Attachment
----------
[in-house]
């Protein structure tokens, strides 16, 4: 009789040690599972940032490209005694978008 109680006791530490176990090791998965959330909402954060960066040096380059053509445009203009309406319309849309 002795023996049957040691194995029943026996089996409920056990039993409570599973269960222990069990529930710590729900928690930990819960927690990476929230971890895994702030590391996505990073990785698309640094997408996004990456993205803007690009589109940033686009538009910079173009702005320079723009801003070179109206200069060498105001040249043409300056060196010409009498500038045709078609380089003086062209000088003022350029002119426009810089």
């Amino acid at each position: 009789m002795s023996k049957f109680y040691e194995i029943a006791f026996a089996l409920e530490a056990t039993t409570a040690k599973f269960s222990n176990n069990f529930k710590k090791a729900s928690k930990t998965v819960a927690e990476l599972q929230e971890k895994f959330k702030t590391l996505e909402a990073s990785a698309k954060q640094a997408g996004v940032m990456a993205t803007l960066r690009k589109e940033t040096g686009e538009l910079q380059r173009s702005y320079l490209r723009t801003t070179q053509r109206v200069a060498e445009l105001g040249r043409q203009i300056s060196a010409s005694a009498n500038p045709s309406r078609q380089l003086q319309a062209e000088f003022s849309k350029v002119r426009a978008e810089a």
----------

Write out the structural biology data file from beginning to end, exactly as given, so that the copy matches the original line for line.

[in-house]
């Protein structure tokens, strides 16, 4: 009789040690599972940032490209005694978008 109680006791530490176990090791998965959330909402954060960066040096380059053509445009203009309406319309849309 002795023996049957040691194995029943026996089996409920056990039993409570599973269960222990069990529930710590729900928690930990819960927690990476929230971890895994702030590391996505990073990785698309640094997408996004990456993205803007690009589109940033686009538009910079173009702005320079723009801003070179109206200069060498105001040249043409300056060196010409009498500038045709078609380089003086062209000088003022350029002119426009810089």
């Amino acid at each position: 009789m002795s023996k049957f109680y040691e194995i029943a006791f026996a089996l409920e530490a056990t039993t409570a040690k599973f269960s222990n176990n069990f529930k710590k090791a729900s928690k930990t998965v819960a927690e990476l599972q929230e971890k895994f959330k702030t590391l996505e909402a990073s990785a698309k954060q640094a997408g996004v940032m990456a993205t803007l960066r690009k589109e940033t040096g686009e538009l910079q380059r173009s702005y320079l490209r723009t801003t070179q053509r109206v200069a060498e445009l105001g040249r043409q203009i300056s060196a010409s005694a009498n500038p045709s309406r078609q380089l003086q319309a062209e000088f003022s849309k350029v002119r426009a978008e810089a």